PA or something else??

Hi there

I'm 26 years old, used to be healthy and active, now have been living with chronic pain for at least 9 months that has completely zapped my life energy. Muscle stiffness and joint soreness, some bad issues with soreness around a tendon in my left foot and also my right hip, causing a lot of pain, I can hardly walk some days stiffness is so bad in the morning and evening, and after any period of inactivity. Constant tiredness, no appetite, depression, referred to CBT , given anti-anxiety medication, had my thyroid function tested (normal), standard bloods (normal).

When the physical symptoms became hard to bear which was what ultimately led me to really push for answers/treatment, it took a couple of doctors to get anywhere, but the second Dr noticed I had psoriasis (increased risk of arthritis) and referred me for pelvic xrays, fibromyalgia was mentioned but I didn"t have any 'tender points' at the time of her examination. Xrays showed nothing and I tested negative for both the rheumatoid and inflammation factor in my bloods. I was told that this alone couldn't rule out rheumatoid arthritis so she referred me to a rheumatologist.

I waited 2 months and my appointment was cancelled on the day and put forward another 2 months time. I cried as I walked from the hospital back to my car. How was I supposed to carry on like this?? I'm a student veterinary nurse and we wouldn't allow an animal to suffer this way. Aware of the harmful effects of Ibuprofen when taken regularly I didn't want to take it so I asked the GP for codeine and she put me on repeats of codeine phosphate 30mg. It did little to ease my pain but at least lifted my mood enough to feel that life was bearable. I soon began taking too many too often and stopped altogether. Ive since been mostly without pain relief, occasionally on a bad day in work I take Ibuprofen. Worried i'll over exert or put too much pressure on my bad foot.

When I finally got my appointment the rheumatologist was baffled. He pointed out the painful spots on my foot and hip (I nearly hit the roof when he pressed there). He found no joint inflammation. He referred me on for ultrasound scans of my hands and feet to rule out arthritis and a follow-up rhematology appointment in August. He also sent me for a shedload of bloods! 4 tubes ! I actually got a phone call the very next day from my GP about the bloods, informed me that my B12 tested low at 150. I assumed it was because of my vegetarian diet but he said not necessarily, they were going to do a further test for pernicious anemia. I tested positive for the intrinsic factor antibodies and needed B12 injections for life, and also they have given me a gastrology appointment to be scoped???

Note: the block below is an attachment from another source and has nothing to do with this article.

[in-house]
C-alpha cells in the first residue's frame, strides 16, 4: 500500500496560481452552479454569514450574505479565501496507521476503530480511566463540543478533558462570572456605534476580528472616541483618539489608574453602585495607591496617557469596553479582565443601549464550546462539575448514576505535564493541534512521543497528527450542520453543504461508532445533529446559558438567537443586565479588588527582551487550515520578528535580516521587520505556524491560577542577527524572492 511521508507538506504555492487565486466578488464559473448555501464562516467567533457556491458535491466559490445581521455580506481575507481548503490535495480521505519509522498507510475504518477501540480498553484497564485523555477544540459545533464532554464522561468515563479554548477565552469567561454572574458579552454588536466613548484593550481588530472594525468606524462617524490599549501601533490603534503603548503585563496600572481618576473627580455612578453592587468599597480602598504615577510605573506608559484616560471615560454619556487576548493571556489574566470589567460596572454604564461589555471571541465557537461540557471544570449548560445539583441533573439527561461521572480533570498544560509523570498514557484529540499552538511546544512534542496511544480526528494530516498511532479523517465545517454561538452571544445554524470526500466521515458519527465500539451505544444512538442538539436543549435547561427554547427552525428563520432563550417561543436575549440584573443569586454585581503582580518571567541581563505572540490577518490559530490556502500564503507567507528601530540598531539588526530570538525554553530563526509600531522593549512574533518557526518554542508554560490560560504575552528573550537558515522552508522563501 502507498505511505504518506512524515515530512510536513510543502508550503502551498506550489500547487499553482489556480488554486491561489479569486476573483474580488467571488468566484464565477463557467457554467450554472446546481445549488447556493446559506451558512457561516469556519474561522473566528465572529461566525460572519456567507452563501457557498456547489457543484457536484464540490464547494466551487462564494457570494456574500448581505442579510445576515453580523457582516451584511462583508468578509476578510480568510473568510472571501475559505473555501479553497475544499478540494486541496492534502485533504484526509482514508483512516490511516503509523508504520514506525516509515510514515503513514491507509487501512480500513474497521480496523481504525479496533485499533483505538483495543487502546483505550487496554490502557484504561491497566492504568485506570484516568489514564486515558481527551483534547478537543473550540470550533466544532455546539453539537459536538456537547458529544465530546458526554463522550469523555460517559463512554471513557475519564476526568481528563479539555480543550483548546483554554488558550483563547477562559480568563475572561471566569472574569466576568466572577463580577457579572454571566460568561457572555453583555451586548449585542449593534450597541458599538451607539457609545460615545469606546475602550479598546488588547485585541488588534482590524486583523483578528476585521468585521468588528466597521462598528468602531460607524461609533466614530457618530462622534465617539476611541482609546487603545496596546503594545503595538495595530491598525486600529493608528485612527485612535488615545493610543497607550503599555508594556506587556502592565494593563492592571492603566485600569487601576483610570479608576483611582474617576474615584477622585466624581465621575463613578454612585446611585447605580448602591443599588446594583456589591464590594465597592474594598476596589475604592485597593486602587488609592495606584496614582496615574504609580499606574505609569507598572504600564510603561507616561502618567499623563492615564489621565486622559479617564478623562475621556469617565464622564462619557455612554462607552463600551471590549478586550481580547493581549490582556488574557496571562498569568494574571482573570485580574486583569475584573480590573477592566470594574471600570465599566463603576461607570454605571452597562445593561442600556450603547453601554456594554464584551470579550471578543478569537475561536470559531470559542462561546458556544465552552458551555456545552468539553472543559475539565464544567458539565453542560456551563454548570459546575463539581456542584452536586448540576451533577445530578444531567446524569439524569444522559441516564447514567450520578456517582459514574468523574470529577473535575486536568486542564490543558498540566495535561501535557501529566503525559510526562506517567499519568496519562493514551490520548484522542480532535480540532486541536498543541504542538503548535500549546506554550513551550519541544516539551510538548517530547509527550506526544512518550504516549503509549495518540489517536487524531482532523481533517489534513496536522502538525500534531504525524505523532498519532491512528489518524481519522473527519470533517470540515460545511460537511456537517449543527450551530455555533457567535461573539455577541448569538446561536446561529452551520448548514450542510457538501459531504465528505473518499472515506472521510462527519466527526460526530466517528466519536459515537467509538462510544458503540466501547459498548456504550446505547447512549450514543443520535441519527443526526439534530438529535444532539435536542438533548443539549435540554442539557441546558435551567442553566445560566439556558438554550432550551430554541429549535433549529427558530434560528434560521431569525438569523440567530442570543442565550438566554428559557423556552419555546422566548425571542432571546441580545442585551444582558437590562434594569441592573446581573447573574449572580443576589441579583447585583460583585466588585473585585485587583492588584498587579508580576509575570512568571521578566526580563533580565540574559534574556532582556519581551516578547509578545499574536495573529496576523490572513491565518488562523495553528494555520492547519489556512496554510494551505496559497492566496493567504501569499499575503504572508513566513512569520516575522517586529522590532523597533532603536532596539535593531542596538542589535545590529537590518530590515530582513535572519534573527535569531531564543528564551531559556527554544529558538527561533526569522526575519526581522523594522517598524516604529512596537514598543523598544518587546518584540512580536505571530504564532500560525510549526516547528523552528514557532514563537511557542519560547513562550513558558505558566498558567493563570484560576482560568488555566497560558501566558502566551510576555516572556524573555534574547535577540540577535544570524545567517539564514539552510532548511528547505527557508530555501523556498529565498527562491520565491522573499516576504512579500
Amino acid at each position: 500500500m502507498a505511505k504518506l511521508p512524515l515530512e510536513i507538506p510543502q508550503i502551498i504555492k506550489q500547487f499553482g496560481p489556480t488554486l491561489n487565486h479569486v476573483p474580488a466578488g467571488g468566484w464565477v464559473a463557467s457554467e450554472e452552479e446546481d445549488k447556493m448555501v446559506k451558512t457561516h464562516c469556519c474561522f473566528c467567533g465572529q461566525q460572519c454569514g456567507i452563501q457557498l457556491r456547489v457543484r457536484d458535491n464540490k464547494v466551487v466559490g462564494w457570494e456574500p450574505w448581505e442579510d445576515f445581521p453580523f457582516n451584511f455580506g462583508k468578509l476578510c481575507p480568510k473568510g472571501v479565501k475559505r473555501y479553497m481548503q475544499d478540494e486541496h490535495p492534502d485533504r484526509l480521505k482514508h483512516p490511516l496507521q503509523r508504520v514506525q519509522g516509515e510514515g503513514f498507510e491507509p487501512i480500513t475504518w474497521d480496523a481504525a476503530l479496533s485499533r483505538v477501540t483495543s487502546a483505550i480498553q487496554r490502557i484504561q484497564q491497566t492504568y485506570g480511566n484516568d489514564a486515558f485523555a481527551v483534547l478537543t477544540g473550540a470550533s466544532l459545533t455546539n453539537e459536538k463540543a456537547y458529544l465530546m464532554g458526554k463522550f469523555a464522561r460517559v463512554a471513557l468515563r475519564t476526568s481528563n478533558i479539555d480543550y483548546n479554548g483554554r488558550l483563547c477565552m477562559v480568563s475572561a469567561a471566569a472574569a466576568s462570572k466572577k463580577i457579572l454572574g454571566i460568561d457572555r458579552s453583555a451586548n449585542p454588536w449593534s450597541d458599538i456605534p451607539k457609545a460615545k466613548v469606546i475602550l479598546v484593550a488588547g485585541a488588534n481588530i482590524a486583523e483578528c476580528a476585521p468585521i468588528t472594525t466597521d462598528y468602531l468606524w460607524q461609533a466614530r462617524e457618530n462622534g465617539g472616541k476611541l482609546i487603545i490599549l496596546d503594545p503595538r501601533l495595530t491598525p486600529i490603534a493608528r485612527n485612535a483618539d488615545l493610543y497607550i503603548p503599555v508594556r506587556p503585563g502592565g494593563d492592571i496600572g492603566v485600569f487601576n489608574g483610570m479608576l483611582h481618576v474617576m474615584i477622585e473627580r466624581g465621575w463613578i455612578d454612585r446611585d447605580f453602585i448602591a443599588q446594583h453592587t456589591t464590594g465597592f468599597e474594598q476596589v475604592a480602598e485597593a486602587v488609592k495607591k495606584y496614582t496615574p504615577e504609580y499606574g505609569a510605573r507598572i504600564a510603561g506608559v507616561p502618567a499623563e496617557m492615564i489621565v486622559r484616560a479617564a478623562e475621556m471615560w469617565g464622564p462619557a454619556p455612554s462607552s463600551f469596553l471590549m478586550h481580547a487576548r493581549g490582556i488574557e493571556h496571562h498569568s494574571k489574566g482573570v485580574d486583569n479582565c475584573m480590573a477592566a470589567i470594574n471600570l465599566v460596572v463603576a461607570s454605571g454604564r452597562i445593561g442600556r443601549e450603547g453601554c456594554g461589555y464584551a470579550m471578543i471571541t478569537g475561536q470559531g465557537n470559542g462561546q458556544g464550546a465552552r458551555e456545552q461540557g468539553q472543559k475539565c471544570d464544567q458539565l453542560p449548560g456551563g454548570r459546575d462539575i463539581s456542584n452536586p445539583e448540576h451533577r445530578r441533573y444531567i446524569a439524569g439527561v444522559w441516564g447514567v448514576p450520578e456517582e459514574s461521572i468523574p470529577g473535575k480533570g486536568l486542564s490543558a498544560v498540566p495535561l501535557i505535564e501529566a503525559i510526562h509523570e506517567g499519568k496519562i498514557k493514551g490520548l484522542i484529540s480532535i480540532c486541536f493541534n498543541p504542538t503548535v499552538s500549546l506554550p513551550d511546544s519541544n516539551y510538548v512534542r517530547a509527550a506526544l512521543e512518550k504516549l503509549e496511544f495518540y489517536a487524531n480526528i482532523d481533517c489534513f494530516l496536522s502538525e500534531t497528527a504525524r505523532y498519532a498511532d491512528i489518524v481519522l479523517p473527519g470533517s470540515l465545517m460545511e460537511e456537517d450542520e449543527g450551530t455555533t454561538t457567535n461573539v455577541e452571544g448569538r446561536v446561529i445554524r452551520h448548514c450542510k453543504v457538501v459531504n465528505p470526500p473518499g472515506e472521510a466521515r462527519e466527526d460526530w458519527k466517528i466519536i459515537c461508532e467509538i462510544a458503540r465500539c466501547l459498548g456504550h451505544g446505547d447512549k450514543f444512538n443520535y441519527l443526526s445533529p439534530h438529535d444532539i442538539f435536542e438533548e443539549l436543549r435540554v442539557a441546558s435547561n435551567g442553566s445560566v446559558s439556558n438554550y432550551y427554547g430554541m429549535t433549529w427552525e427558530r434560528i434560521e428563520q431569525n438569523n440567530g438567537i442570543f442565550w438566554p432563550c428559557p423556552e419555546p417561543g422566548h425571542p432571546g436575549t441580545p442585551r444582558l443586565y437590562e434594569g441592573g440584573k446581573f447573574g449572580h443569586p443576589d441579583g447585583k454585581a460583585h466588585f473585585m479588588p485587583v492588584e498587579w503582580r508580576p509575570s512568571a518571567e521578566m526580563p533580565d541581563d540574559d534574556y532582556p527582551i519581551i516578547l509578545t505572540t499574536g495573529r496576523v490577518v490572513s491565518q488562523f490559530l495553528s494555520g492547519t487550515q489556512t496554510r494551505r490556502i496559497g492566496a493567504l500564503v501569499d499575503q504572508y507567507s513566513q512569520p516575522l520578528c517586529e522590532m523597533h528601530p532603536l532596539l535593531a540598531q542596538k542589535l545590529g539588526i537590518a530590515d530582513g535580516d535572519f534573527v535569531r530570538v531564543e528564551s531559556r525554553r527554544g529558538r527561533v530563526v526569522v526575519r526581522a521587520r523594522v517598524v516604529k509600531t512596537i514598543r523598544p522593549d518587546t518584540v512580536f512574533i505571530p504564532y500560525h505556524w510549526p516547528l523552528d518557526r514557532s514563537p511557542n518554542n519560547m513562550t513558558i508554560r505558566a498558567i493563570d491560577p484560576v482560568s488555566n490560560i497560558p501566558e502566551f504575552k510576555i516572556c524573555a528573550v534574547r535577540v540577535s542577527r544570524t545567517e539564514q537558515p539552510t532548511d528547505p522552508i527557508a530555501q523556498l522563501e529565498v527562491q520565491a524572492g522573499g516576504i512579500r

So that brings me to now and I have finished my 6 loading dose injections today.

When I found out about the PA my feelings were all over the place, but ultimately I couldn't get jabbed with B12 quick enough at the thought that it was going to be a 'cure-all'. I was in quite a bad depression at the time of my diagnosis. I had a couple of really good days following the first injection but I have to say I think it was placebo because I feel no better in terms of joint pain/stiffness. I would say there has been an improvement in my mood and also I am less fatigued. And my resting heart rate has gone down. But the rest is still there. And when i've mentioned it to the nurses when getting my jabs they have both said sort of maybe its something else?? So now I feel like I'm back to square one and I actually haven't found a diagnosis, I am having a terrible day today, worst in a while, and I just feel like I am going to have to live my life like this.

I am due to start at a new job in less than 2 weeks and I just feel like I don't know if I can do it... working with animals my job is very physical.. also I am losing the security, sick pay etc I had with my other job :( I try to do things as normal as possible and get on with my life but sometimes I don't accept my limitations and it gets me into bad situations like this...

Could pernicious anemia be my diagnosis, will the B12 fix me... that would be really great if it did.

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14 Replies

  • Could PA be your diagnosis? Absolutely. Definitely. A positive test for anti-IF antibodies is a pretty good indicator of PA?

    Is it responsible for all of your symptoms? Maybe. Autoimmune diseases like PA tend to be present together, so you may have something else. Your doctor should run a load more blood tests looking for likely antibodies.